Parenting style tied to school success for preemies
U. WARWICK (UK) — Parents of preterm babies can increase the likelihood of their child’s academic success by adopting a sensitive style of parenting, a new study suggests.
Researchers at the University of Warwick found that highly sensitive parenting at age 6 boosted the academic performance of very preterm and very low birthweight (VP/VLBW) children when they reached age 13 to levels similar to full-term children. A parallel increase was not seen for full-term children.
However, the results also showed that more cognitively stimulating early home environments benefit all children’s long-term school success, regardless of whether they were premature or not.
“By sensitive parenting, we mean adapting one’s parenting to the individual child’s behavior and responses, while clearly remaining the more competent partner and setting age appropriate limits,” says Professor Dieter Wolke.
“So, for example, providing gentle feedback and suggesting potential solutions rather than taking over and solving the tasks for the child. Cognitively stimulating parenting is where parents include activities designed to get children thinking such as reading to them or doing puzzles together.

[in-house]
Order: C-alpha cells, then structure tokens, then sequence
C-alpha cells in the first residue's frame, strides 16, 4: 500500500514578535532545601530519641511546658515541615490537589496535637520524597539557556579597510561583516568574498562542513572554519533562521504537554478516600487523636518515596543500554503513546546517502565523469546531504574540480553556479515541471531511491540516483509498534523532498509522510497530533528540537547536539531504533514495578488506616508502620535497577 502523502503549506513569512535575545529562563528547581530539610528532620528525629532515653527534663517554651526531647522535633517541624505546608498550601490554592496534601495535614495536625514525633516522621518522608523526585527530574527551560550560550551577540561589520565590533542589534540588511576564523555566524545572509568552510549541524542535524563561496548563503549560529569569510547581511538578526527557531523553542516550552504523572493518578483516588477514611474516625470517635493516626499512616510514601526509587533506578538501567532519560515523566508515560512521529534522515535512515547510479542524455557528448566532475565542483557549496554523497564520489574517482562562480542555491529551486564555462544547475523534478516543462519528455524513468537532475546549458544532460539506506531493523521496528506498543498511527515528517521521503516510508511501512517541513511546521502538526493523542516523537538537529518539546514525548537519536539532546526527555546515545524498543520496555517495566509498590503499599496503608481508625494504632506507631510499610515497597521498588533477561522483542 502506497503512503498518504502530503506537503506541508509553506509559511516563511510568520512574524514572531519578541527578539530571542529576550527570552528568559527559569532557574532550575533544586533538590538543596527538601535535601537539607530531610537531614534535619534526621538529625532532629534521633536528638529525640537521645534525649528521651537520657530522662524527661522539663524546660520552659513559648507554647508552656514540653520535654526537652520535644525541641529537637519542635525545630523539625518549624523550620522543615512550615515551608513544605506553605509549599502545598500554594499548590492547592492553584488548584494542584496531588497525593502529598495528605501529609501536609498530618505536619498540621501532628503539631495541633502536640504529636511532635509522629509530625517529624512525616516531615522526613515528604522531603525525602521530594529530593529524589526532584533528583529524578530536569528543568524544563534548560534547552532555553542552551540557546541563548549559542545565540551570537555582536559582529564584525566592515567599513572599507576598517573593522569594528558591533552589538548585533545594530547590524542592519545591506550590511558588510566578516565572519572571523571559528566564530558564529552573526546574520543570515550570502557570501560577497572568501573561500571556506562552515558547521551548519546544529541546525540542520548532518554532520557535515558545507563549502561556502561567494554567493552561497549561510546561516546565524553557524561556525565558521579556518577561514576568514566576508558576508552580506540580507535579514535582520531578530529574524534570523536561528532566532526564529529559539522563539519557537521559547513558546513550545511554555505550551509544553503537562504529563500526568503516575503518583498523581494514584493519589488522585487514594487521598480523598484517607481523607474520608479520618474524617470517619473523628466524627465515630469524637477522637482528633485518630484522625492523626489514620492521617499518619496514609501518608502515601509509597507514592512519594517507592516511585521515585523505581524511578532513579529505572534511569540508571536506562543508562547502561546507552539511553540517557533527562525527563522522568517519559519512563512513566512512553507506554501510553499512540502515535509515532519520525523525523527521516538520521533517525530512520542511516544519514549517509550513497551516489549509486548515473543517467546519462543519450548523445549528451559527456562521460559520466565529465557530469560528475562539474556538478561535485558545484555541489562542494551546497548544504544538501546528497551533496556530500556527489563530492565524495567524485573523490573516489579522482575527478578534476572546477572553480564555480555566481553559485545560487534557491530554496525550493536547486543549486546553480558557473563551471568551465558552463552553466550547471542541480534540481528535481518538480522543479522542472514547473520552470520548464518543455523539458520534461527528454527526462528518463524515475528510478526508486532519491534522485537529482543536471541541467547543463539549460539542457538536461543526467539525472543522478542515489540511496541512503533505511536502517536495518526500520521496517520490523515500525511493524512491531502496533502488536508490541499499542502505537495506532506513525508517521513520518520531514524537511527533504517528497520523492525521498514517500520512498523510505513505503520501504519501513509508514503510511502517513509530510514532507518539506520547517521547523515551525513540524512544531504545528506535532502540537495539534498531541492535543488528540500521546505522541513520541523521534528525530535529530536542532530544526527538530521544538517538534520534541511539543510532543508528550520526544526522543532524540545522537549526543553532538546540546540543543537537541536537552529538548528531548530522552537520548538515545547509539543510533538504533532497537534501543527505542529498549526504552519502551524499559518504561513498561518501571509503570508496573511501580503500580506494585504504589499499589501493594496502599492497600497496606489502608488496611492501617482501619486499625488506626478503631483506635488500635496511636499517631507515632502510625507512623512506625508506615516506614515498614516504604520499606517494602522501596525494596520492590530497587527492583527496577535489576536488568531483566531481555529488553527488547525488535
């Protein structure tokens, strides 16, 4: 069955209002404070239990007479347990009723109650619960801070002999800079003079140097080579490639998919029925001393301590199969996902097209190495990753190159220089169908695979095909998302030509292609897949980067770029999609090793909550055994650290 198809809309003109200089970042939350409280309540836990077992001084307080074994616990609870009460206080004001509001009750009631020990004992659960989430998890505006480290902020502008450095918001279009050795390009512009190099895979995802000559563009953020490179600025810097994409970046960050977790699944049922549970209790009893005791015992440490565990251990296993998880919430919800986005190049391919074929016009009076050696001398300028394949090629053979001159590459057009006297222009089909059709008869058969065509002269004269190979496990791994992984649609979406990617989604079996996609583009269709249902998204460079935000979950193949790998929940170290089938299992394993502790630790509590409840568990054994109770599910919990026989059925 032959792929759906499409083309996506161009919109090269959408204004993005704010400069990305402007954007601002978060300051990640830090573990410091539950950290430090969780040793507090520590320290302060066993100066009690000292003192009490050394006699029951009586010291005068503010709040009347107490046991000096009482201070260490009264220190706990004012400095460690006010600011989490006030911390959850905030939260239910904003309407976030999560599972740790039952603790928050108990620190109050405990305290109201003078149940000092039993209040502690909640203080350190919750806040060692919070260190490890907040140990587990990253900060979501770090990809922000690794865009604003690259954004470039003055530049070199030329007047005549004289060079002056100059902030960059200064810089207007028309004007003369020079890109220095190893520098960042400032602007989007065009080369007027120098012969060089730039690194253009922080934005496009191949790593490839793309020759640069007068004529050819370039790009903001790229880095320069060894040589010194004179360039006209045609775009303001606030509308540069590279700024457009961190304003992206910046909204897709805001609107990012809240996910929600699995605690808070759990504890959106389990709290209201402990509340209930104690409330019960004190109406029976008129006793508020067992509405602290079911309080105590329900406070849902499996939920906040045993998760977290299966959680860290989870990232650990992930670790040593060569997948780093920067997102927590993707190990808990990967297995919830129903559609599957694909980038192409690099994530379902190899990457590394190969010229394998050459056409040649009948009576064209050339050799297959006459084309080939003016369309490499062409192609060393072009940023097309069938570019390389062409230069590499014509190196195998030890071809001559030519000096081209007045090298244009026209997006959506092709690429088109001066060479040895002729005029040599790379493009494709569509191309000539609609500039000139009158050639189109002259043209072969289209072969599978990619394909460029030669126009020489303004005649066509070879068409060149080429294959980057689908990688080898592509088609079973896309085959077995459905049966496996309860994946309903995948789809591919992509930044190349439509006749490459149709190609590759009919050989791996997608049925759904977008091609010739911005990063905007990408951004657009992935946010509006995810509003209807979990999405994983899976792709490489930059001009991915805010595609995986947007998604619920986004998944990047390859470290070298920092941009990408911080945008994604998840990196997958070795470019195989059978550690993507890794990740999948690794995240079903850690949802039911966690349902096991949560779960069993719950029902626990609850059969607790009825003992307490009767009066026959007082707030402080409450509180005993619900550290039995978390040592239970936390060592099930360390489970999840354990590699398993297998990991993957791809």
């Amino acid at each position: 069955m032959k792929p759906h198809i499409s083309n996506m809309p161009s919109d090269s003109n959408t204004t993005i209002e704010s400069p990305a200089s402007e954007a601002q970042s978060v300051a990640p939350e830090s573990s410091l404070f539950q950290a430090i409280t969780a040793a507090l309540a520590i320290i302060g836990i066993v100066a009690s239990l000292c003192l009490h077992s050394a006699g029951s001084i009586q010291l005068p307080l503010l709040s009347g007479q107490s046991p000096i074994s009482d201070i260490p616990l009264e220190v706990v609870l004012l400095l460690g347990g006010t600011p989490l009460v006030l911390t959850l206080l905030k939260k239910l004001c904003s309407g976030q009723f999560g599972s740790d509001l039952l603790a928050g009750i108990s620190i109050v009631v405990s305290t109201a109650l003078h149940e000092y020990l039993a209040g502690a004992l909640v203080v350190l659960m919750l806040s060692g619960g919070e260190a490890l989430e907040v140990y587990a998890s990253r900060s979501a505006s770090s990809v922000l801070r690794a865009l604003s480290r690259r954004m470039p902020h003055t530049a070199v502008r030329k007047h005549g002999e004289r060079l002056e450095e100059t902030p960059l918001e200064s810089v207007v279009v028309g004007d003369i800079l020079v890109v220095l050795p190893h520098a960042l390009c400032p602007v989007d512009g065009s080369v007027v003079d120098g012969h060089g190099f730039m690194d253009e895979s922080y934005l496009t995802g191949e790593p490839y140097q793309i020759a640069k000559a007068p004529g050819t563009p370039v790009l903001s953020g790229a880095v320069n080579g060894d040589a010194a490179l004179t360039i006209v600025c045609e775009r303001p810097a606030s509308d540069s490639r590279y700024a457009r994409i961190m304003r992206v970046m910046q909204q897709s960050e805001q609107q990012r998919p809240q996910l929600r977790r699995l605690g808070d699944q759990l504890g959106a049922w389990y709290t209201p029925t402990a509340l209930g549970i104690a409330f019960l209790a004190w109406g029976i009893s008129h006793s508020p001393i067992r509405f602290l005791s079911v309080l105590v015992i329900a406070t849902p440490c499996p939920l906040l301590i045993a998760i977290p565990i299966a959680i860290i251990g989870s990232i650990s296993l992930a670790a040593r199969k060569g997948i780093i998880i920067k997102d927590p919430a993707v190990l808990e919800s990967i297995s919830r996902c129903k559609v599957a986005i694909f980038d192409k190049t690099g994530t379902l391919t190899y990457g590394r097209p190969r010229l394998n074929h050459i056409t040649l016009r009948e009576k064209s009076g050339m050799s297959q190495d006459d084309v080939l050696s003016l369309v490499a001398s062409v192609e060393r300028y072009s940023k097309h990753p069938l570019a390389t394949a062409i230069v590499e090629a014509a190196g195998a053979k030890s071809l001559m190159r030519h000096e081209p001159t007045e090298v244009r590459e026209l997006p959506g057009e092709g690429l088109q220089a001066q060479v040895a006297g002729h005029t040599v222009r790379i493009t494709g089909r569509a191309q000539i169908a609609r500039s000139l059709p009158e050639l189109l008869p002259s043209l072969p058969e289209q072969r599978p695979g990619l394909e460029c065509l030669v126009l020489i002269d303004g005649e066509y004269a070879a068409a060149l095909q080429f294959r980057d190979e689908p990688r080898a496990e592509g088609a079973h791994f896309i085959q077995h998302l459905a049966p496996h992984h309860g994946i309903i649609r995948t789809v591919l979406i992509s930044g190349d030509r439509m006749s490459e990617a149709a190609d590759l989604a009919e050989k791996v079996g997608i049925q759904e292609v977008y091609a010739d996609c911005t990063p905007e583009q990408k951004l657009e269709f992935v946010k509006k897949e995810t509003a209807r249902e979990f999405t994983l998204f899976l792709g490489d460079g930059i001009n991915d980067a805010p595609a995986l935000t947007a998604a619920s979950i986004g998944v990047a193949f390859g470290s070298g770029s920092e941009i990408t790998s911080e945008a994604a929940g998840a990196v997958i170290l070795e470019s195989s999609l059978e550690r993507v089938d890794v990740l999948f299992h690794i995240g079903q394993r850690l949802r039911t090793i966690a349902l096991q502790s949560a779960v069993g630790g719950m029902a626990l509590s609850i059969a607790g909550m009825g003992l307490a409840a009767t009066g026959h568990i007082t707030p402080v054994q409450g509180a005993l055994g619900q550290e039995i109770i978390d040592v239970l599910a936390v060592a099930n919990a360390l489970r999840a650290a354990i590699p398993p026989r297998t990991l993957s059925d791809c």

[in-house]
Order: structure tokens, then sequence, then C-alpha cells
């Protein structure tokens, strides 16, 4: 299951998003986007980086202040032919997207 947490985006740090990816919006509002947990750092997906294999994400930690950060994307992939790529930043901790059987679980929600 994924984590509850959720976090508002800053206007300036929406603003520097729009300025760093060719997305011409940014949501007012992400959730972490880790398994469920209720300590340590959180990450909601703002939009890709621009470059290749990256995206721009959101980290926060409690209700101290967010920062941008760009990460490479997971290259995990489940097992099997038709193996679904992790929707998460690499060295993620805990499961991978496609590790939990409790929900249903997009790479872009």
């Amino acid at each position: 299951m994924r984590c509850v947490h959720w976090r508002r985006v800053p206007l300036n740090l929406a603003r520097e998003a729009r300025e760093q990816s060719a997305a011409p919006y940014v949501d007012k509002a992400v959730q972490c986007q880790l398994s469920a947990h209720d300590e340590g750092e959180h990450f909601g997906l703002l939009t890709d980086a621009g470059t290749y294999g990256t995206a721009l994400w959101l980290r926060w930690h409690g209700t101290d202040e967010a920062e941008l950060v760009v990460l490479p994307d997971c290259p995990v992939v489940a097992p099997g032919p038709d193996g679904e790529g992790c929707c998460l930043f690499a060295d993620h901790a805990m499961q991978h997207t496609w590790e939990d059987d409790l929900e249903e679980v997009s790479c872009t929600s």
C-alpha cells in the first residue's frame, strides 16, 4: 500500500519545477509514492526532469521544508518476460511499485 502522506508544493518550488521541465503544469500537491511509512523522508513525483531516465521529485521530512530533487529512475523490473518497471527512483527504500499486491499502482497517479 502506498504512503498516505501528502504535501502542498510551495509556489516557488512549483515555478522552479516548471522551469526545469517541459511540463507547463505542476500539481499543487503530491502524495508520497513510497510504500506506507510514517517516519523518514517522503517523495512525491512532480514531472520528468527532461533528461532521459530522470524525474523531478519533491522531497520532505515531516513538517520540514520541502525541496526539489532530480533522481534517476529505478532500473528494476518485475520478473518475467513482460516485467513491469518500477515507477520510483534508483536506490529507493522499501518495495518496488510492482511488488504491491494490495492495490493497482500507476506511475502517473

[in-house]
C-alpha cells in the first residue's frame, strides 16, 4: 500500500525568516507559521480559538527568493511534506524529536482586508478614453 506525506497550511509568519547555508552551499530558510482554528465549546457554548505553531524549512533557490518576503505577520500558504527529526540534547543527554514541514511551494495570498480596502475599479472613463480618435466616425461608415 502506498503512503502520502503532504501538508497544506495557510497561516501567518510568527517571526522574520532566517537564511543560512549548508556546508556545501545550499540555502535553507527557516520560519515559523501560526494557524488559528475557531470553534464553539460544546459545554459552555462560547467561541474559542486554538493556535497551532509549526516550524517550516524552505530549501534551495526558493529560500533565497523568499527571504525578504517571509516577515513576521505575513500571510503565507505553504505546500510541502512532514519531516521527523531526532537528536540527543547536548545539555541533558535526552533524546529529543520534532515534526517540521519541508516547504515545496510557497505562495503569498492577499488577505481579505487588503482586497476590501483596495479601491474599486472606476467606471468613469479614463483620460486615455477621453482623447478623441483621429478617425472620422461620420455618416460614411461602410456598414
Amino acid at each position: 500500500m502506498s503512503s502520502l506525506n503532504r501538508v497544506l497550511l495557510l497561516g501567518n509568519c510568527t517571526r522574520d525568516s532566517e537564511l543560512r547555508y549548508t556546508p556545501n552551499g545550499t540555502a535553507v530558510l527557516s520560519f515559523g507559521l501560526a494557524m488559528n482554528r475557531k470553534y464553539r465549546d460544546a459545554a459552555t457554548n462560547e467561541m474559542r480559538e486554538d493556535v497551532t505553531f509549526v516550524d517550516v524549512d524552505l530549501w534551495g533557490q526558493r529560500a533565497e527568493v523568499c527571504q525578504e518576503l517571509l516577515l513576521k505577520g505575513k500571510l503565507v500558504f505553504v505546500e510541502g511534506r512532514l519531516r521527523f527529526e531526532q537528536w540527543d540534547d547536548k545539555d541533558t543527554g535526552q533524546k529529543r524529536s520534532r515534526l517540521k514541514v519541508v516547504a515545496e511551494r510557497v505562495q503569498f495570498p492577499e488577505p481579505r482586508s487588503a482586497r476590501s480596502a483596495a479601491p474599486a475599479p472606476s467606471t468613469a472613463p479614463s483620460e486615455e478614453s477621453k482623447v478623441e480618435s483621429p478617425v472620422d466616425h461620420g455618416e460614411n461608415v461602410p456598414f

“We found that both these styles of parenting have a positive effect in increasing school performance, with sensitive parenting particularly effective at closing the gap in achievement between preterm and low birth-weight children and their full-term counterparts.”
The study, published in the Journal of Adolescent Health, seeks to clear up uncertainty among the scientific community about whether parenting has an influence on academic achievement of preterm children.
They looked at two groups of German children—314 very preterm/very low birth weight children and a control group of 338 full-term children.
They were studied from birth to age 13, with the researchers analyzing socioeconomic status, neurological, and physical impairment at age 20 months and levels of parental sensitive and cognitive stimulation at age 6 years. School success was measured from six to 13 years of age.
The study defined very preterm as babies born at less than 32 weeks gestation or weighing less than 1500g (3lb 5 oz).
The researchers found that the 15 percent of highly sensitive parents within the VP/VLBW group had children whose academic performance at 13 years was similar to the full-term children.
In contrast, parents of VP/VLBW children who showed low sensitivity had children who required more special educational help and had more schooling problems. Maternal sensitivity made little difference to the grades or academic performance of full-term children, who were much less susceptible to parenting differences.
The research found that cognitively stimulating parenting raised academic performance across both groups of children.
“The results suggest that sensitive parenting boosts children’s self-control and attention regulation, which are important for school success,” says Wolke. “We would like to see increased investment in programs that equip parents of VP/VLBW with the skills needed to provide appropriate and sensitive support to their children.”
Source: University of Warwick
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